Her sister, Justine Zehnle, also a university employee, takes pride in Pope’s ability to keep going despite the obstacles she has had to overcome.
“Amanda approaches everything she faces with courage and grace,” said Zehnle, a marketing and digital communications specialist in alumni relations. “Even in her darkest times of leukemia and transplant, Amanda never lost faith or her smile.”
A people person at heart
The oldest of two girls, Pope always has been an ambitious person. Her father is an architect and her mother worked at a newspaper. From a young age, she combined the skills and values she learned related to creativity, writing, hard work and care for others. She served as editor of her high school’s yearbook and was involved in many organizations.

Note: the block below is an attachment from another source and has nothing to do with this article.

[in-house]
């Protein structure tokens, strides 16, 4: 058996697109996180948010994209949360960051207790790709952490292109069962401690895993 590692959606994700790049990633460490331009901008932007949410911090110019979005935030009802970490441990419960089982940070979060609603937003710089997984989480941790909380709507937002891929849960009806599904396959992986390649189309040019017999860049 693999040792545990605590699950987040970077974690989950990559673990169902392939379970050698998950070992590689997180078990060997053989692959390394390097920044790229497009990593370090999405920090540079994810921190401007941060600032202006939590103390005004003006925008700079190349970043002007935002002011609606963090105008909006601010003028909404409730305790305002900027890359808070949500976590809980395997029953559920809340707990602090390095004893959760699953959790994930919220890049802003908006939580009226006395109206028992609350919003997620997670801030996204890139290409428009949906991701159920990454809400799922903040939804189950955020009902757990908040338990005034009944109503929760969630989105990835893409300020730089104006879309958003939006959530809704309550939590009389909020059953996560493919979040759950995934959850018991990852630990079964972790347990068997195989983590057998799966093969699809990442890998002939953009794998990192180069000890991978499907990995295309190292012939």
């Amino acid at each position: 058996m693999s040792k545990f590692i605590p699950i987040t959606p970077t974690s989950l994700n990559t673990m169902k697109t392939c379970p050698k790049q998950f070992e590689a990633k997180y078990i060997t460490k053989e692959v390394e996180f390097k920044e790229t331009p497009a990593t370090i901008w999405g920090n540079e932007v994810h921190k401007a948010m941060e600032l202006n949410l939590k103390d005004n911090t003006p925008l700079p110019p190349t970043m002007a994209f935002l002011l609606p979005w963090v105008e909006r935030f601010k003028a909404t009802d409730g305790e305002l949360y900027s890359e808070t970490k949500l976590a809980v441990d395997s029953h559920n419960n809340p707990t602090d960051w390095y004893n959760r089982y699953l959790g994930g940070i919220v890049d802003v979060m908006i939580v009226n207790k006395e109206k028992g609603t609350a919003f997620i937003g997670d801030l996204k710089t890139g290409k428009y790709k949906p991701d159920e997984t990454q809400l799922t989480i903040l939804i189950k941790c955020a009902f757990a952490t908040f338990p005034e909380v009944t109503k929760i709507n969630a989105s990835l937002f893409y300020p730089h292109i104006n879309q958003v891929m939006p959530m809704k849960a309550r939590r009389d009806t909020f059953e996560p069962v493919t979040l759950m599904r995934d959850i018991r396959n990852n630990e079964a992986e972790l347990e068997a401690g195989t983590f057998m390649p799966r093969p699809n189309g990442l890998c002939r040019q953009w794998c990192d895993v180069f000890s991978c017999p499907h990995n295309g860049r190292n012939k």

Pope attended the University of Missouri-Columbia as a journalism major. After working as a Missouri Press Foundation intern at a local newspaper, she shifted her focus from broadcast journalism to a more multifaceted career.
“People were always at the heart of what I did,” Pope said. “I find that the link between people, communications and engagement is a good mix of my passion and also my skills to work with others.”
After working at Saint Louis University for some time, she started her own consulting company during a brief stint in Philadelphia. While working with various corporations and startups, she felt the pull to return to the mission of higher education. After her experience as a cancer survivor, she knew she wanted to work for WashU in some capacity and give back to the university that had given her a second chance at life. She applied to join the Office of Human Resources, was offered the position and began her career here in 2014.